|AUTHOR||William F. Jolitz / Lynne Greer Jolitz|
|PRICE||Available from the Authors
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- Named as one of Top 10 Books of 1996 by Unix Review Magazine
- Compares UNIX, Windows 3.x, DOS, and Mach treatments of fundamental functions.
- Extensively describes fundamental kernel functions (e.g. bootstrap, memory allocation, and x86 specifics) as well as newer concepts such as dynamic configuration, role-based security, and threads.
The “heart” of an operating system is the basic kernel. Like a human heart, the basic kernel provides a complex operating system a fundamental means to distribute resources to all other subsystems in order for them to function independently. Without the basic kernel, no other portion of the operating system can “live”. Among these most fundamental of functions are:
- Dynamic Configuration
- Bootstrap/Kernel Program Loading
- Memory Allocation/Management
- Process Credentials and Privileges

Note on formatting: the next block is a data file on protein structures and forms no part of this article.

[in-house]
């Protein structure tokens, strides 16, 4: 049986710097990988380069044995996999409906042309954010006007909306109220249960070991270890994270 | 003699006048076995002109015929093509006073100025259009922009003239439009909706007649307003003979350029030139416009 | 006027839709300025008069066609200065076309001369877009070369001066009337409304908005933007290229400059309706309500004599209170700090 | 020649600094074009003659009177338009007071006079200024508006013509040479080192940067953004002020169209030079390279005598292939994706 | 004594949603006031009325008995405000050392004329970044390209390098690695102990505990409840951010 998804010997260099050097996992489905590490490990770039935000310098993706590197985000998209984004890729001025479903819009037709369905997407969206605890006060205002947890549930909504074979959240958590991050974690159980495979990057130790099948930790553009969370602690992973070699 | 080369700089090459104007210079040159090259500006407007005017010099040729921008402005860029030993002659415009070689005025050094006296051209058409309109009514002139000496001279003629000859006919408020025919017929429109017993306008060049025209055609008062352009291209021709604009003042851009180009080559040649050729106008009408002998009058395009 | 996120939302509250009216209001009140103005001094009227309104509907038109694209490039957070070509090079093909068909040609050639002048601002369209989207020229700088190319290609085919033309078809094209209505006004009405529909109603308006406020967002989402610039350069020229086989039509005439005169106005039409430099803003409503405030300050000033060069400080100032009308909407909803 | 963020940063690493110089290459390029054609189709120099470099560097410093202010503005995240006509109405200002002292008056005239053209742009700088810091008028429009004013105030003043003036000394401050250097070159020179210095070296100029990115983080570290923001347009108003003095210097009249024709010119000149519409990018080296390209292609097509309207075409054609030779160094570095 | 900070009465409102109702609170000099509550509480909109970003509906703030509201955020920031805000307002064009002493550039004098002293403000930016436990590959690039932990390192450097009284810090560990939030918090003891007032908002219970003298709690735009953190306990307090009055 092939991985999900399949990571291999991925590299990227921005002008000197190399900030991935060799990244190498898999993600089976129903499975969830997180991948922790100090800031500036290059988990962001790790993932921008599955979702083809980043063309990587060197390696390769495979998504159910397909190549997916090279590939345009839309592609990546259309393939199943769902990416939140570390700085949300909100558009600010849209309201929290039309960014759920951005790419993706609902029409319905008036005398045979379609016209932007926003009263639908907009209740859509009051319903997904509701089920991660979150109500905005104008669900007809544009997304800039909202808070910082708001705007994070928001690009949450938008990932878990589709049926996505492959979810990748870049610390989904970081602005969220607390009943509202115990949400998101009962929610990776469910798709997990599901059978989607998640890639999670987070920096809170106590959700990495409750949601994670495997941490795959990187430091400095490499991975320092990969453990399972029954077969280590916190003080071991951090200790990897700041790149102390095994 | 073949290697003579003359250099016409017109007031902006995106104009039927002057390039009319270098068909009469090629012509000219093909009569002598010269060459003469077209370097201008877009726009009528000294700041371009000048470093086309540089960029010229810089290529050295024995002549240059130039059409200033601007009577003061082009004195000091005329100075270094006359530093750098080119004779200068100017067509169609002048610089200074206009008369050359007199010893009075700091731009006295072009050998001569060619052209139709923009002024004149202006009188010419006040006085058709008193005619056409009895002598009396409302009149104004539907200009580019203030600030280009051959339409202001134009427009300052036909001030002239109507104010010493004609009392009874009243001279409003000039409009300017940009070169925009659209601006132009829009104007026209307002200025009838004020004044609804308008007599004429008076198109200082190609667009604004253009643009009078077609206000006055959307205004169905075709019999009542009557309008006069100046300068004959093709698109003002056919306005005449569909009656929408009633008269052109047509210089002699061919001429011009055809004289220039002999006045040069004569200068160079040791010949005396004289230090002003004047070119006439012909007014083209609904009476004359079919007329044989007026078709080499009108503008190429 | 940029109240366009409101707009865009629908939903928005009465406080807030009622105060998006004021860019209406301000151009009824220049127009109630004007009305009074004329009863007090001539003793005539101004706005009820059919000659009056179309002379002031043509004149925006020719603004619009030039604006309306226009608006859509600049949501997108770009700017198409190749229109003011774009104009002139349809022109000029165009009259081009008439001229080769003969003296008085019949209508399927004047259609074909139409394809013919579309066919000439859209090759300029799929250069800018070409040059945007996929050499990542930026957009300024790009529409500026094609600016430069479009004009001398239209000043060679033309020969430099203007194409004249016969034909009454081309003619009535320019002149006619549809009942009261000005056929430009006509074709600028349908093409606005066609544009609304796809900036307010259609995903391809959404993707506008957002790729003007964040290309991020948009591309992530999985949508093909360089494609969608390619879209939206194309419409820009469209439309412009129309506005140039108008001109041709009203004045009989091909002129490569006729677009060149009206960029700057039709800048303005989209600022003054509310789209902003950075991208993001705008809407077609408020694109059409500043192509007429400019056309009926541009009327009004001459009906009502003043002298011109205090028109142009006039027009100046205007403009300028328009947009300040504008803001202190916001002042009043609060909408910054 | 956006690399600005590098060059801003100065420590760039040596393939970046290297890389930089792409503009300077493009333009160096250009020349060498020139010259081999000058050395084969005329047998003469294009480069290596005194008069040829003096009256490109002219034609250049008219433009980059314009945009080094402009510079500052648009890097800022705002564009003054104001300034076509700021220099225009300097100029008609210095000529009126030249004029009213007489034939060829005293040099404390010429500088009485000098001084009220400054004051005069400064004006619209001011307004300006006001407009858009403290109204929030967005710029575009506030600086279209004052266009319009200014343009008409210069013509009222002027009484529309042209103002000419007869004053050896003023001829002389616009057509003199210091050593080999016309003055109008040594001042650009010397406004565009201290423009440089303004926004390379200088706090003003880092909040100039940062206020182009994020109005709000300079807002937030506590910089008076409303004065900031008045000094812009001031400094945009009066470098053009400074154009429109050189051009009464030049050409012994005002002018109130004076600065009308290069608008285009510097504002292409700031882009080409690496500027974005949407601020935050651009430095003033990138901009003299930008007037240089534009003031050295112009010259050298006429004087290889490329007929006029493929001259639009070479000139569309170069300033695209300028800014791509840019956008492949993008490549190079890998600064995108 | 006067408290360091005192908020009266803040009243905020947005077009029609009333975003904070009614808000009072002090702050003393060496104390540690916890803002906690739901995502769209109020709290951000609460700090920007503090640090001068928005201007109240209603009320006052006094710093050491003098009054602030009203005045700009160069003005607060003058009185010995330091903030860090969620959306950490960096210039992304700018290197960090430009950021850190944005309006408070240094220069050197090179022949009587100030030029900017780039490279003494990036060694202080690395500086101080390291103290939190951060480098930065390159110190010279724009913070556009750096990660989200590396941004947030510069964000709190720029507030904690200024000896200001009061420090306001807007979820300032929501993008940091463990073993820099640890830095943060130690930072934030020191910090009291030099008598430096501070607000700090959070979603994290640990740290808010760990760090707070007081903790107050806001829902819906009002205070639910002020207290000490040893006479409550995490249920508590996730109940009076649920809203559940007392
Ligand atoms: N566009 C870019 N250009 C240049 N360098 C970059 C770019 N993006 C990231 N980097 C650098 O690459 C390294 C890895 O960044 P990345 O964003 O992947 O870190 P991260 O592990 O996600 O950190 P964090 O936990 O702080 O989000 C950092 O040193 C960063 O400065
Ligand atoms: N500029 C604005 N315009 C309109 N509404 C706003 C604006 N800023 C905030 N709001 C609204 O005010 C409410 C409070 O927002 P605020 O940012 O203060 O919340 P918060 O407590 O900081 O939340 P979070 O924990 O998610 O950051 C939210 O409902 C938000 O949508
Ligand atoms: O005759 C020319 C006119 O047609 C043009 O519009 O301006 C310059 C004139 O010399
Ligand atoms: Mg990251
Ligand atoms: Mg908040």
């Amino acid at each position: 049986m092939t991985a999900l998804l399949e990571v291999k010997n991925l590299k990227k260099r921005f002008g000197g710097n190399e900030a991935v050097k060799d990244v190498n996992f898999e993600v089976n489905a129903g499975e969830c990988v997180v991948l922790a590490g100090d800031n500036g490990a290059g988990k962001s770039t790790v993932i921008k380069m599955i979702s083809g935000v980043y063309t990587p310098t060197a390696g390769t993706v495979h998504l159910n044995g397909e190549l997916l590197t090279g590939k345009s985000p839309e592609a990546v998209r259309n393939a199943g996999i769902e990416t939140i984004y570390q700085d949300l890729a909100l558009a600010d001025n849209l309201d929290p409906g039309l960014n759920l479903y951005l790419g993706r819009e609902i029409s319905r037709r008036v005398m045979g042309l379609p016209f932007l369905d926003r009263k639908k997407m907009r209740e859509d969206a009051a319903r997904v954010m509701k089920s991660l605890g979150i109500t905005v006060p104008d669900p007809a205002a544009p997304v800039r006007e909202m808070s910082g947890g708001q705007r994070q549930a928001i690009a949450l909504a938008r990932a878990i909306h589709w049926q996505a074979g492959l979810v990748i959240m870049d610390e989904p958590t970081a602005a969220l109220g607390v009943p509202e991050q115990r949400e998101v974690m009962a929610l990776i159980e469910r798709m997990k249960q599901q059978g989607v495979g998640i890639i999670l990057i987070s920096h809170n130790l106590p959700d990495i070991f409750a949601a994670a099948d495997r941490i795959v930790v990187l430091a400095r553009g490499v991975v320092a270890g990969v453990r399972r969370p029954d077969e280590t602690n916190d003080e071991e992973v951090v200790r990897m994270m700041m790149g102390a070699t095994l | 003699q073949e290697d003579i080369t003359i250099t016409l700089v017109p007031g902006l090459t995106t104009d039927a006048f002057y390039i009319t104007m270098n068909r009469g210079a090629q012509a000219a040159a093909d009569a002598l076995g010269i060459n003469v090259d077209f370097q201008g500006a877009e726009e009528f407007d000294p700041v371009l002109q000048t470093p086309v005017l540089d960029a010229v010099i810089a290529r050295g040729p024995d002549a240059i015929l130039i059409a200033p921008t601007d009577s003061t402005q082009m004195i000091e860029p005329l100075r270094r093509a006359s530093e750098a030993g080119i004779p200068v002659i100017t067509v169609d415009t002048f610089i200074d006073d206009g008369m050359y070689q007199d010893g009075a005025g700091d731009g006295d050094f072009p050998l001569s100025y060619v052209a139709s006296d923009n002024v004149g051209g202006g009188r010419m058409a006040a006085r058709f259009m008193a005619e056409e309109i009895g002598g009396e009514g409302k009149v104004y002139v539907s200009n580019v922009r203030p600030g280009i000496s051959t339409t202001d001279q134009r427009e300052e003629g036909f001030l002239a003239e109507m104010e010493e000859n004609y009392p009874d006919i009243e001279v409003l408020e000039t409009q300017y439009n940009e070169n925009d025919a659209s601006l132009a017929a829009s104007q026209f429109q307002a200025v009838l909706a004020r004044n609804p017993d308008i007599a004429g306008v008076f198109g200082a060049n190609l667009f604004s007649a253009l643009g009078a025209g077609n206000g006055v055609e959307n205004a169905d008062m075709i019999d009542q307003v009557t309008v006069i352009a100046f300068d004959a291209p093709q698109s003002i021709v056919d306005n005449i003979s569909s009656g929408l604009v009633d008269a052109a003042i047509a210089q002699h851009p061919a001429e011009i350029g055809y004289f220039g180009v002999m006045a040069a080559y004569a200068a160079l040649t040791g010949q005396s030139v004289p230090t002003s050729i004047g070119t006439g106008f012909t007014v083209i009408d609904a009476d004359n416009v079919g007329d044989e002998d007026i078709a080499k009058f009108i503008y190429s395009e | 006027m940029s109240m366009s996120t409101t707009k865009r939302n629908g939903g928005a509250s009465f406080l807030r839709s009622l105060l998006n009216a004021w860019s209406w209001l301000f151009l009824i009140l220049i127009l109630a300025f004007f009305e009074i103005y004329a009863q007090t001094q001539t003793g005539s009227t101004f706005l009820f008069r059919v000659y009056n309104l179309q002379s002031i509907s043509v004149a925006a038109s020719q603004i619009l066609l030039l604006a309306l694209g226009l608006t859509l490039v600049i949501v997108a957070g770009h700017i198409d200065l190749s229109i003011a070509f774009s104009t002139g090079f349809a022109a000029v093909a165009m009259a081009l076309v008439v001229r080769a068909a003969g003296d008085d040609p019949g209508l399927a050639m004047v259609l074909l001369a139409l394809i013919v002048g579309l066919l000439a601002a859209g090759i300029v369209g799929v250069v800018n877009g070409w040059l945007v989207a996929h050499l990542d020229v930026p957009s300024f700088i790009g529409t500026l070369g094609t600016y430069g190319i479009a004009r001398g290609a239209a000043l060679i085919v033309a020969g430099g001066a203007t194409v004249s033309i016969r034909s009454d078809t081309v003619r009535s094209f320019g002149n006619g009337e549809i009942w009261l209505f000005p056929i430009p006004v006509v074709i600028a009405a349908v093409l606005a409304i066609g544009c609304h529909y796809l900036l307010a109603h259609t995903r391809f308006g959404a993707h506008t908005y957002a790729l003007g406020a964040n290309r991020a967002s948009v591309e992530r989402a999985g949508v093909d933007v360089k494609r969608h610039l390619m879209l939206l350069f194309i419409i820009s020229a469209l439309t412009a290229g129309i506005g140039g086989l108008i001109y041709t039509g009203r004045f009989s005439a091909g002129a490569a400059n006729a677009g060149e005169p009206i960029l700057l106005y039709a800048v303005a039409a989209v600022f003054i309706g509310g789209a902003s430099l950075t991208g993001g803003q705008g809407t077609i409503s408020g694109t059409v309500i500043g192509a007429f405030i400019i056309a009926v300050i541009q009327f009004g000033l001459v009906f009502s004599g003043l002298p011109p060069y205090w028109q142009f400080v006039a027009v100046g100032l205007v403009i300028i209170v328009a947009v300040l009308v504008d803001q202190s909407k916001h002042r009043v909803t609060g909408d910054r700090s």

- Machine Dependent Elements (X86)
- System Call/Interrupt/Exception Handling
- Context Switching
- Thread Creation and Destruction
- Process Multiplexing
- Files and File Descriptors
- UNIX and BSD API’s
In addition to its historical origins, the modularity (italic) and scalability (italic) of the complete kernel is discussed and how its future evolution impacts:
William F. Jolitz and Lynne Greer Jolitz have been principals in a number of Silicon Valley start-ups and have written over 40 feature articles on operating system and network design for major computer magazines, including an unprecedented 17-part serialization of the 386BSD project for Dr. Dobb’s Journal. William was one of the original architects of Berkeley UNIX. Lynne has been involved in the 386BSD project since its inception and has worked with technical operating system and data center issues for over thirty years.